Kathy Carr did her part from New Jersey to raise money for the carts at Hollister School, where her grandchildren attend. She was able to donate $2,000 through a matching gifts program.

“Ryan (Sparre) was able to buy a smart cart, which we designated for Phoebe Ball and kindergarten,” said Beth Brown, Carr’s daughter and a Hollister mom. “They would not have been high on the list to get one otherwise.”

Almost all of the financial support Hollister has used to buy the carts has been from private donations and not from general funds.

“Whenever you are talking about school budgets, you are talking about limited budgets,” Schoenwetter said. “When you are spending money on technology, that means you are probably spending less on something else. You have to be prudent.”

The other development happening in classrooms in the past few years has been an increasingly active online collaboration among teachers, students and parents.

In fact, the Santa Barbara County Education Office maintains a comprehensive portal Web site, contracting with individual districts for access. So far, the entire South County is contracted with SBCEO Portal.

“It’s an online depository of resources for teachers and students,” said Steve Keithley, director of instructional media services for SBCEO.

The site features tool such as online encyclopedias, video streaming, pod casts, math demonstrations and individual teacher Web sites such as Moodle

“Moodle is where a teacher can build an entire online component to their course world so they can have students upload assignments, take quizzes, conduct surveys,” Keithley said. “And they have really productive discussion sessions.”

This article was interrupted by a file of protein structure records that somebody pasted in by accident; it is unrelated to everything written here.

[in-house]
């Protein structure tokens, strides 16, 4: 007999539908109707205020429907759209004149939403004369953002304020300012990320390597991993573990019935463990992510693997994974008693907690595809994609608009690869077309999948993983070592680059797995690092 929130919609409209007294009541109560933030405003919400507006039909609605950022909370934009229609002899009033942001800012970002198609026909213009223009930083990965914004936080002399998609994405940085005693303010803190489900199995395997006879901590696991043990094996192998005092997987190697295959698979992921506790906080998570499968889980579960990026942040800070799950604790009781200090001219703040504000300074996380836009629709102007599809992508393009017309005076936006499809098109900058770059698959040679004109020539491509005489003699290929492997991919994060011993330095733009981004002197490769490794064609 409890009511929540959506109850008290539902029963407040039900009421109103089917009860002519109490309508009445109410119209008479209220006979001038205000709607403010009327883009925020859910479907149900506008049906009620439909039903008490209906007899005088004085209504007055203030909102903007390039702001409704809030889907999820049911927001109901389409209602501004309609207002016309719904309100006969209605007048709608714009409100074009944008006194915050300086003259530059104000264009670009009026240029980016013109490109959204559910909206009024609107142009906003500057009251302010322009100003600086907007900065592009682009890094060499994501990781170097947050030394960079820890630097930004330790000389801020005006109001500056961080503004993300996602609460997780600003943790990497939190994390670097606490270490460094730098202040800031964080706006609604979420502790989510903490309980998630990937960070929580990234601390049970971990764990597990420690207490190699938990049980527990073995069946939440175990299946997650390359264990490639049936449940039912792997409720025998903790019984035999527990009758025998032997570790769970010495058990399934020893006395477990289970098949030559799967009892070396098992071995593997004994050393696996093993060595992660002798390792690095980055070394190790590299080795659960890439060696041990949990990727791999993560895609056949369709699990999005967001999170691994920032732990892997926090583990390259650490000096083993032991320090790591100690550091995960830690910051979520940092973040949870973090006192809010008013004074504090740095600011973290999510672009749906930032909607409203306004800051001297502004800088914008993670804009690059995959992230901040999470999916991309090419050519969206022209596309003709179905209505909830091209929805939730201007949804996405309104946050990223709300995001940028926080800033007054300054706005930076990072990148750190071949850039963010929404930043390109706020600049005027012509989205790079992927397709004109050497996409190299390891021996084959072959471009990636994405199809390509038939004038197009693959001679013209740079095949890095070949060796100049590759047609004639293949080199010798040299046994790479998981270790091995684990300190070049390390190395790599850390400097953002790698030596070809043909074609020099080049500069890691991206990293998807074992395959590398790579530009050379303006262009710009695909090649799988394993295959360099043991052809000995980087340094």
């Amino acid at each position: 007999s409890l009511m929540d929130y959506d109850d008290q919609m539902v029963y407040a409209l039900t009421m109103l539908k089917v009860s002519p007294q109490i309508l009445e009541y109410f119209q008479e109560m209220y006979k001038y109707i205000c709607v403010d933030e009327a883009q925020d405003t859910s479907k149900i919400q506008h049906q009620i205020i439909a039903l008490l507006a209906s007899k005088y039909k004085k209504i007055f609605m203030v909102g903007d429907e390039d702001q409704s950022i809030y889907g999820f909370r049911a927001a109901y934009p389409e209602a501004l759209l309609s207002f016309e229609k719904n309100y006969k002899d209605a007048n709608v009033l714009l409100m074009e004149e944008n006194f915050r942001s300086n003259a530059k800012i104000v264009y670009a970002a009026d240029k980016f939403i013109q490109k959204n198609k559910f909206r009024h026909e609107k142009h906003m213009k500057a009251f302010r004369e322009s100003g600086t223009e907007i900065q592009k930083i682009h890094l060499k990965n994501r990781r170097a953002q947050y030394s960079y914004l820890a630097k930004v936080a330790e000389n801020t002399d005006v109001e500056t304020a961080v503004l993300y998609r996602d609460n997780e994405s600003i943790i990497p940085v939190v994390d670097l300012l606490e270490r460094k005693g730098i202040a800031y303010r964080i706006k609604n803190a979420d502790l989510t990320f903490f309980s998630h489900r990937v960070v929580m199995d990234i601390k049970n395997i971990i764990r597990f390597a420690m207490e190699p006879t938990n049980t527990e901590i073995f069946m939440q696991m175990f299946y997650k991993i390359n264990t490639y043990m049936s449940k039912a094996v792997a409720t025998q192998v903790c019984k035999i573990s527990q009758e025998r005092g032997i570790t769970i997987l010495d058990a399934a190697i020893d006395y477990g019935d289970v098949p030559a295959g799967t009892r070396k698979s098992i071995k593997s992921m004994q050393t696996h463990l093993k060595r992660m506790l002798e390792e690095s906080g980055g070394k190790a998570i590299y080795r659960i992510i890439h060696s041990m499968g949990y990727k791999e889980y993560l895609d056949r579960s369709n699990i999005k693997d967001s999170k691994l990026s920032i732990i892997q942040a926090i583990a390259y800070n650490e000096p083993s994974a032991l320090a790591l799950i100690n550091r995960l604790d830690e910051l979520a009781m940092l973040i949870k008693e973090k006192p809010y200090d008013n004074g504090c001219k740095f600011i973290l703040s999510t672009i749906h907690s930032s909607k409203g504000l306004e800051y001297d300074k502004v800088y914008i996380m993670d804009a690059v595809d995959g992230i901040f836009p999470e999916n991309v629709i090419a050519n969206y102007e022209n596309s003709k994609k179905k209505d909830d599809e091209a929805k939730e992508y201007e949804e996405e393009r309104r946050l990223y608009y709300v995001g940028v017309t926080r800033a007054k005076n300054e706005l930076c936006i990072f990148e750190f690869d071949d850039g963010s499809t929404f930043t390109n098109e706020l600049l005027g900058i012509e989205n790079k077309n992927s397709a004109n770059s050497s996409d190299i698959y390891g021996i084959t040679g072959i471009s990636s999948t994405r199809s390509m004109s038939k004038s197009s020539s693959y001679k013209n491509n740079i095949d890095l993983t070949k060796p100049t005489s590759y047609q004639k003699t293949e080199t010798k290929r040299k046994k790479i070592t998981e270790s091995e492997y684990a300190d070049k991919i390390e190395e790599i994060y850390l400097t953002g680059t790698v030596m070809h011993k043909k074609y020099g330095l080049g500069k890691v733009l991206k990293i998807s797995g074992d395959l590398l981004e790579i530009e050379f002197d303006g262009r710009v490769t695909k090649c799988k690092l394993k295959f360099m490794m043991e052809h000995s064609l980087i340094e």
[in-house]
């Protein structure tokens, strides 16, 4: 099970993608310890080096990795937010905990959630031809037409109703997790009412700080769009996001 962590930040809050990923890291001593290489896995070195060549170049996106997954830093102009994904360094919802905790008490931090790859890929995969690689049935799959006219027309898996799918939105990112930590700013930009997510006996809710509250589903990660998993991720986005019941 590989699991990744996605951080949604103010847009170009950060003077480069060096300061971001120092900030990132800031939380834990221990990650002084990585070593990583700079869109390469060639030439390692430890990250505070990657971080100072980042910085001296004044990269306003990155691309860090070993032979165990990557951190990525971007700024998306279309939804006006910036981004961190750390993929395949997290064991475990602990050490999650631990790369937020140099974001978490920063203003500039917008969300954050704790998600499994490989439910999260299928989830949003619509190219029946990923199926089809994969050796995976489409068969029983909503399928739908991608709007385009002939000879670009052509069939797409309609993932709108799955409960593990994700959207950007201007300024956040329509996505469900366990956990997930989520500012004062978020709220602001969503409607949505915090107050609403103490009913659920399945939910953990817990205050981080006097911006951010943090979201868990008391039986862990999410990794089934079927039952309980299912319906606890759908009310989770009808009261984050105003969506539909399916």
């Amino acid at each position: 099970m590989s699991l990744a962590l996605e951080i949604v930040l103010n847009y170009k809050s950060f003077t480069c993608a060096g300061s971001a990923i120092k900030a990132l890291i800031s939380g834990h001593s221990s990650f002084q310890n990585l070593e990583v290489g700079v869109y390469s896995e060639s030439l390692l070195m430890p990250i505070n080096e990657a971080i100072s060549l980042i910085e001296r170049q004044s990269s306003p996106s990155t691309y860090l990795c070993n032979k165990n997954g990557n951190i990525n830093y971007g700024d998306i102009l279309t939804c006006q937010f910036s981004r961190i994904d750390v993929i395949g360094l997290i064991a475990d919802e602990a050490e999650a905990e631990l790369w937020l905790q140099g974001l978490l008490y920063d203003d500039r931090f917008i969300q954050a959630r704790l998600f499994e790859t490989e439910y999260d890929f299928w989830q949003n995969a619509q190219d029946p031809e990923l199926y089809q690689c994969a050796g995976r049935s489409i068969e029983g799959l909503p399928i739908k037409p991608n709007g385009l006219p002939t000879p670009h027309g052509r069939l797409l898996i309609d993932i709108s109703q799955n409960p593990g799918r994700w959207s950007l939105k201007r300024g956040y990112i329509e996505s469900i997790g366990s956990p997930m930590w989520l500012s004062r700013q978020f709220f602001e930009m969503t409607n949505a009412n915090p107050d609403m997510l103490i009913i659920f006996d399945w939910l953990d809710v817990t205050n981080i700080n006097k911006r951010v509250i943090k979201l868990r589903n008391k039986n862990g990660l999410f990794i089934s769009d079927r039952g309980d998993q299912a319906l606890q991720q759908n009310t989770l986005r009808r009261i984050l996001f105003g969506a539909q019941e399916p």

After a survey a couple of years ago showed that youths wanted more games on the site, SBCEO added an entire “fun stuff” section including typing programs and ESL-friendly games.

Parents can visit the site to see what teachers are posting or to use the parent resources, provided in Spanish or English.

“In the old days, teachers would have to find print resources for every kid in the class,” Keithley said. “If it was an encyclopedia and you’ve only got one copy of the ‘A’ volume and three kids studying aardvarks, alligators and ants, you have to share.”

The site also features current events and updated articles, as well as individual resources available to teachers.

“It’s a free online resource and it’s growing. We’ve been doubling our logins every year,” Keithley said. The program has been operating in Santa Barbara County for five years.

General public cannot access the site, so it is protected and kid safe, said Keithley, who has two sons at Peabody Elementary School.

“I feel 100 percent comfortable sending my 9-year-old son or my 5-year-old son onto the portal because everything is appropriate and safe,” he said. “No one can come in and hack it.”

If any parent or student doesn’t know their login information, Keithley encourages the person to contact the portal at Also, any teachers interested in a training seminar should inquire through the same contact.

Noozhawk intern Mollie Helmuth can be reached at